Cougar History: library celebrates Butch’s birthday

University+Archivist+Mark+O%E2%80%99English+discusses+how+he+highlights%0Athe+Mascot%E2%80%99s+anniversary+to+reconnect+people+to+Butch%E2%80%99s%0Aorigin+on+Friday+morning+at+the+Holland%2FTerrell+Library.
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Cougar History: library celebrates Butch’s birthday

University Archivist Mark O’English discusses how he highlights
the Mascot’s anniversary to reconnect people to Butch’s
origin on Friday morning at the Holland/Terrell Library.

University Archivist Mark O’English discusses how he highlights the Mascot’s anniversary to reconnect people to Butch’s origin on Friday morning at the Holland/Terrell Library.

CAROLYNN CLAREY

University Archivist Mark O’English discusses how he highlights the Mascot’s anniversary to reconnect people to Butch’s origin on Friday morning at the Holland/Terrell Library.

CAROLYNN CLAREY

CAROLYNN CLAREY

University Archivist Mark O’English discusses how he highlights the Mascot’s anniversary to reconnect people to Butch’s origin on Friday morning at the Holland/Terrell Library.

CAROLYNN CLAREY, Evergreen reporter

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Since its founding in 1890, WSU has changed and evolved with each class. But perhaps one of the most notable and everlasting changes happened in 1919 when a cougar became the school’s official mascot. To celebrate the 100th anniversary of Butch T. Cougar, University Archivist Mark O’English set up an exhibit in the Holland and Terrell Libraries.

O’English decided to feature the mascot to help students learn about the history of Butch. He said he felt that students did not know about the old stories and events that led to the Butch students know and love today.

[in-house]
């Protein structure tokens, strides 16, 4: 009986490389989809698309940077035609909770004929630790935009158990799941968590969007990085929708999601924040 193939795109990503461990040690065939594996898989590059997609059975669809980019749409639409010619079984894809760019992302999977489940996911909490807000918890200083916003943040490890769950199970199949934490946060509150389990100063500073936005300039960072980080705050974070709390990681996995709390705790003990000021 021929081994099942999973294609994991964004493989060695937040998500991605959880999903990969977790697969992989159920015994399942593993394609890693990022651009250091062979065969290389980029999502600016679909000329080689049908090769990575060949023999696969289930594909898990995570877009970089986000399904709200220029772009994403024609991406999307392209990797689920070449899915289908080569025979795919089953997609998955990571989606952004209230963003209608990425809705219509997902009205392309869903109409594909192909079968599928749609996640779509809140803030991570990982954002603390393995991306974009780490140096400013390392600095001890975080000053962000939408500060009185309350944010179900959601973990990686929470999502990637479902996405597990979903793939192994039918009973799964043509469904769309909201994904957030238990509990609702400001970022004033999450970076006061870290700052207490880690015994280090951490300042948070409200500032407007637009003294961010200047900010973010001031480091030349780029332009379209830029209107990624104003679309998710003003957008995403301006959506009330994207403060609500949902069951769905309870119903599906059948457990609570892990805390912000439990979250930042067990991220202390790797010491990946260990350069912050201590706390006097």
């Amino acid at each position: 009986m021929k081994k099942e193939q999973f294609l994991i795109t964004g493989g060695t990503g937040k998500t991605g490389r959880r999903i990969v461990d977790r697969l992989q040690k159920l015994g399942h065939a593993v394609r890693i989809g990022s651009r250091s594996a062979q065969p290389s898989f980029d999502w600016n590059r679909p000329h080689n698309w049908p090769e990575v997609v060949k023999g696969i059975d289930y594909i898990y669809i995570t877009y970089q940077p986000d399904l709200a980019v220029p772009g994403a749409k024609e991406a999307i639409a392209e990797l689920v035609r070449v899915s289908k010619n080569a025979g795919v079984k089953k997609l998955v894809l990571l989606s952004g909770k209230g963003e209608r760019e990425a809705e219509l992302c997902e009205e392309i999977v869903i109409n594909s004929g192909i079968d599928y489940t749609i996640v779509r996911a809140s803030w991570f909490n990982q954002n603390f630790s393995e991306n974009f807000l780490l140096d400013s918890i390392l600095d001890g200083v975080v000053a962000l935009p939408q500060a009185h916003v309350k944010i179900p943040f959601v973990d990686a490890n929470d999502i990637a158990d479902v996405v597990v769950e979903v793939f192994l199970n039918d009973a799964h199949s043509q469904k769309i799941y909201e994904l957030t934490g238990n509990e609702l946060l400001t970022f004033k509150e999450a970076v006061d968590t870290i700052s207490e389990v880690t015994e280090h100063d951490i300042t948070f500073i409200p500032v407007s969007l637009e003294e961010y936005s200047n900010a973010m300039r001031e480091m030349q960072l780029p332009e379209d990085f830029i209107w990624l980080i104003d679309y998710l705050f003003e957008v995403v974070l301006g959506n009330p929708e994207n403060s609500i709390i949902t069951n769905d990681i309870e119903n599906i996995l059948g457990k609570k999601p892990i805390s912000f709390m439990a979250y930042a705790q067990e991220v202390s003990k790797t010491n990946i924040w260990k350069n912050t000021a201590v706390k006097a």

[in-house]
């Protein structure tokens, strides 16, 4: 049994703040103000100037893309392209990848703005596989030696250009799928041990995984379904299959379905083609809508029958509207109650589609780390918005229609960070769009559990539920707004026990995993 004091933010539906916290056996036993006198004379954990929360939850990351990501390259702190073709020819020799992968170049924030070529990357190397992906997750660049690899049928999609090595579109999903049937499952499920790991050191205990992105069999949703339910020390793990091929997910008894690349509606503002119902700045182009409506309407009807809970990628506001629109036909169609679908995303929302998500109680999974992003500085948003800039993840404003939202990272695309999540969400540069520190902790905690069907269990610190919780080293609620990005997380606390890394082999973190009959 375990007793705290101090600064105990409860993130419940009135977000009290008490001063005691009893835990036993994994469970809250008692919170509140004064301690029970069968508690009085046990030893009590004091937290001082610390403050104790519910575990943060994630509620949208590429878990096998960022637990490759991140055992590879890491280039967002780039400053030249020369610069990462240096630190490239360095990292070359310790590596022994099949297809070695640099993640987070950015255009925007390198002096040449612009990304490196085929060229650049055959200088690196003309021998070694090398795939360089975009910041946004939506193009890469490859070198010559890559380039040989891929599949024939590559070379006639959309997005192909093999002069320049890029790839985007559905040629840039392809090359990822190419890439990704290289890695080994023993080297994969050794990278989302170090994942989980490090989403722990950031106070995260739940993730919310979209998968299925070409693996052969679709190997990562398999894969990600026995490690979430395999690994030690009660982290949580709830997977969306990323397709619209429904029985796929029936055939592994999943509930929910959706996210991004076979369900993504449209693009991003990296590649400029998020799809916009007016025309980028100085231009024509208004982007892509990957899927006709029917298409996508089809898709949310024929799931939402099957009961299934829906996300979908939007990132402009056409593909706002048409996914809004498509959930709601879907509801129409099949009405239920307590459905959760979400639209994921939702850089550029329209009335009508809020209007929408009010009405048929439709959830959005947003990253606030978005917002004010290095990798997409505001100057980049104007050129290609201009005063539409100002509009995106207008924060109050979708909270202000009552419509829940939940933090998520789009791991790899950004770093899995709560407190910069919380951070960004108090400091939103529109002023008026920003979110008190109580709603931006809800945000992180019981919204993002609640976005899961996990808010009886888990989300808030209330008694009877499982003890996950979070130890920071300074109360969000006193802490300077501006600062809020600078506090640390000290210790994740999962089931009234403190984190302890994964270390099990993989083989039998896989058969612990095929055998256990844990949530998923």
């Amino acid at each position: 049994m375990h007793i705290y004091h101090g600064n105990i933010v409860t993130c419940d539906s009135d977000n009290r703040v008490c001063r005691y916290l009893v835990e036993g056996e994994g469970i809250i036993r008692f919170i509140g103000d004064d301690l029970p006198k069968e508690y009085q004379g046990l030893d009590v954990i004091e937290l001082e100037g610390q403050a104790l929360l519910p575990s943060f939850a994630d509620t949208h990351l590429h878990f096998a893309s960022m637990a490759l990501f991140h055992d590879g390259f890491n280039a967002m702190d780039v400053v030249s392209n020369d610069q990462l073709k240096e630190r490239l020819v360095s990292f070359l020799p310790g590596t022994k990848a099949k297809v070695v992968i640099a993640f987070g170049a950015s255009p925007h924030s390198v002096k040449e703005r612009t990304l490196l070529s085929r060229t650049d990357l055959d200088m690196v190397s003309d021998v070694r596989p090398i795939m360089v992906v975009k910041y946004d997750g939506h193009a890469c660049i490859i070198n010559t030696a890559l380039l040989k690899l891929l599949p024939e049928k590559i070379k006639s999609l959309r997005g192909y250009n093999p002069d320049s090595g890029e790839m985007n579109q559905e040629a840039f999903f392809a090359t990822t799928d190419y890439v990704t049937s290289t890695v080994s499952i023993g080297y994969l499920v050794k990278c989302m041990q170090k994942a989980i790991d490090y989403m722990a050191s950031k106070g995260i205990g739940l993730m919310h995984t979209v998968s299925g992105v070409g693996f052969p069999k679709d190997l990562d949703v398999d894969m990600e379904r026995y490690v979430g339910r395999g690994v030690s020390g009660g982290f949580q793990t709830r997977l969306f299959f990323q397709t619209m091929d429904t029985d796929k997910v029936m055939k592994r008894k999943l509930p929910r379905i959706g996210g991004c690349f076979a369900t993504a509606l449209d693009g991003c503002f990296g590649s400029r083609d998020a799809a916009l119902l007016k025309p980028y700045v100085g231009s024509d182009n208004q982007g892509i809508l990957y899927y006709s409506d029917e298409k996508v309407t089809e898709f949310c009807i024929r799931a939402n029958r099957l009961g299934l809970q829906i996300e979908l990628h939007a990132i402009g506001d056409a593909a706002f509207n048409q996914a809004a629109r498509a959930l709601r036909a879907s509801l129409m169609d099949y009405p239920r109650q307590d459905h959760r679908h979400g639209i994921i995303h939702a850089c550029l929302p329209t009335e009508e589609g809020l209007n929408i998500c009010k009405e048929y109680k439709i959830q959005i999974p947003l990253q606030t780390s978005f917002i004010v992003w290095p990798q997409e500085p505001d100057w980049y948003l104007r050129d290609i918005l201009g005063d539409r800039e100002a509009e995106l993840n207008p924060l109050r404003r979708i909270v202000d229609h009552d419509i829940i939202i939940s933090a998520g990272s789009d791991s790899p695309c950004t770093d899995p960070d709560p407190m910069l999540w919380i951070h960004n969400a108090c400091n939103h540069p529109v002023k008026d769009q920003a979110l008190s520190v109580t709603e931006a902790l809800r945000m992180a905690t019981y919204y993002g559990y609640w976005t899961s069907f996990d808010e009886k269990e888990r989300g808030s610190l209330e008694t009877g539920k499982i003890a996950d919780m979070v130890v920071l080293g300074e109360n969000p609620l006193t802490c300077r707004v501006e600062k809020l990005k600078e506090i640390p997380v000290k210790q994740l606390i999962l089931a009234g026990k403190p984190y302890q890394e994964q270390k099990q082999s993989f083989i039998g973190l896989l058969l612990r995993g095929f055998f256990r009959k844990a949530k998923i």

“To me, there’s a lot of fun stories that are out there to be told,” O’English said. “I think that a lot of students today don’t even realize that we had live cougars as recently as the 70s.”

This exhibit features relics of Cougar history from photos of the original live cats to the plaster molds of cougar head door plaques like the ones at the main entrance of Todd Hall. O’English began brainstorming and gathering pieces for the exhibit in February, working closely with Mark Wilcomb, director of finance and operations for the Alumni Association. Together, they meticulously combed through the university’s archives in search of items that best reflect the mascot’s history and importance.

Wilcomb selected pieces of the exhibit from the alumni archives. These objects were donated by WSU alumni and their families. He was eager to work on the exhibit because they were able to showcase what the mascot means to WSU, Wilcomb said.

“He represents so many things about the university,” Wilcomb said. “The energy, the spirit, the sense of community. He is just a very vibrant part of the campus community.”

Wilcomb said he wanted to highlight Butch’s presence in the community and how children, students and alumni all get excited when Butch is mentioned.

The exhibit started showing on Oct. 8 and will be open to the public until Nov. 4. O’English said he encourages people to stop by the items in the display case at the library and reconnect with the history of the mascot and possibly learn something new.